Naloxone for opioid-exposed newborns: 5 years, 1 opioid epidemic, nothing has changed

  • Moe-Byrne T & al.
  • Cochrane Database Syst Rev
  • 12 Oct 2018

  • curated by Emily Willingham, PhD
  • Clinical Essentials
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Takeaway

  • For newborns exposed to opioids in utero, evidence remains insufficient to support naloxone (e.g., Narcan) use with cardiorespiratory or neurological depression.
  • Naloxone for infants chronically exposed in utero has not been assessed; trial results for acute exposure during birth show no compelling effects on outcomes.  
  • All included trials are >30 years old.

Why this matters

  • The opioid antagonist naloxone can be used for newborns suffering adverse effects of in utero opioid exposure, but benefits vs harms are unclear.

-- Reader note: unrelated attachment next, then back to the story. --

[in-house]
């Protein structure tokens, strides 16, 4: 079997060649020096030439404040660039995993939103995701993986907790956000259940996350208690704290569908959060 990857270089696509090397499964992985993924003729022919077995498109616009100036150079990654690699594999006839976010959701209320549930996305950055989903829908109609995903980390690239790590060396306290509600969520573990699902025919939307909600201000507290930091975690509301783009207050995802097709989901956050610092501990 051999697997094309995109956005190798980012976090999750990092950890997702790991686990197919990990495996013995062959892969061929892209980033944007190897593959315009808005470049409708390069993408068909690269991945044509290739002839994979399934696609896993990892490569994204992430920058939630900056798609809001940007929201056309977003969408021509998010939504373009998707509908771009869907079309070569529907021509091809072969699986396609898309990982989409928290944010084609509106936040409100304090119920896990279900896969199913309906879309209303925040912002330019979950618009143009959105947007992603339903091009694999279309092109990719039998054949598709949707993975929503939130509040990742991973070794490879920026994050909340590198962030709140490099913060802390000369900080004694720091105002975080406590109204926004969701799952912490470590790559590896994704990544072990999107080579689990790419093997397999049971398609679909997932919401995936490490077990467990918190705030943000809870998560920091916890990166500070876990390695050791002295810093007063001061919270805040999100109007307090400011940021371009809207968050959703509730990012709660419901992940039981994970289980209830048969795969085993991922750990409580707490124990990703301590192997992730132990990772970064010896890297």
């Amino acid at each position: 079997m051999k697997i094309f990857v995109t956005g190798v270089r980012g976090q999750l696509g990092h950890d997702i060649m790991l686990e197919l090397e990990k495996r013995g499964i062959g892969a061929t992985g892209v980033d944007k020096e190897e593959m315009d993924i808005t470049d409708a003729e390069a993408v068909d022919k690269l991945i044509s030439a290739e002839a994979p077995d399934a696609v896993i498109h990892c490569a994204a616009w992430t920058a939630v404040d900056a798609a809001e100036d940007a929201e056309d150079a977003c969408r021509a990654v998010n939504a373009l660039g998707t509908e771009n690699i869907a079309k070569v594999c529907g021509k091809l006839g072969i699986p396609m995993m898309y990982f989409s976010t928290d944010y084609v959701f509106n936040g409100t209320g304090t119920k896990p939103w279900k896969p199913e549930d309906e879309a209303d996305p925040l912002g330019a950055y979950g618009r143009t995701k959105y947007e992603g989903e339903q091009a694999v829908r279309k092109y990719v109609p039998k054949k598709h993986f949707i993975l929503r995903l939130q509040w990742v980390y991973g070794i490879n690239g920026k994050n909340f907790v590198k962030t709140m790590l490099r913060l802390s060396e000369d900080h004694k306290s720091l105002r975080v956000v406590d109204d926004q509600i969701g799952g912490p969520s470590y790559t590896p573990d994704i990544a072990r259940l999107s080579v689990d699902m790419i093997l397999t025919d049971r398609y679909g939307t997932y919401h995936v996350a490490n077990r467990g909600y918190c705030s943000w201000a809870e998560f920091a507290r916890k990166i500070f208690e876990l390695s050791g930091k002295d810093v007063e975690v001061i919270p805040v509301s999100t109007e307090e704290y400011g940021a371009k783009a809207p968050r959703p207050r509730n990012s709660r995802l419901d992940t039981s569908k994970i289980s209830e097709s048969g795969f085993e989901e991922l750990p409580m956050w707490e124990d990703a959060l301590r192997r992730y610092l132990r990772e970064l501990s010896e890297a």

• Review updates a 2013 Cochrane report by the same group, with no new trials added or new conclusions, despite ongoing threats of the opioid epidemic. 

Key results

  • None of the trials specifically included infants with respiratory or neurological depression.
  • None examined infants whose mothers had used opioids while pregnant.
  • The authors cite “some evidence” of benefit of naloxone for alveolar ventilation in trials measuring respiratory function within 6 hours of birth. 
  • No trial evaluated child development over the long term.

Study design

  • Cochrane review, 9 trials included, all of them more than 30 years old, and quite small, with only 316 infants total. 
  • Funding: University of York; UK National Institute for Health Research; Vermont Oxford Network, USA.

Limitations

  • Very old, small trials.

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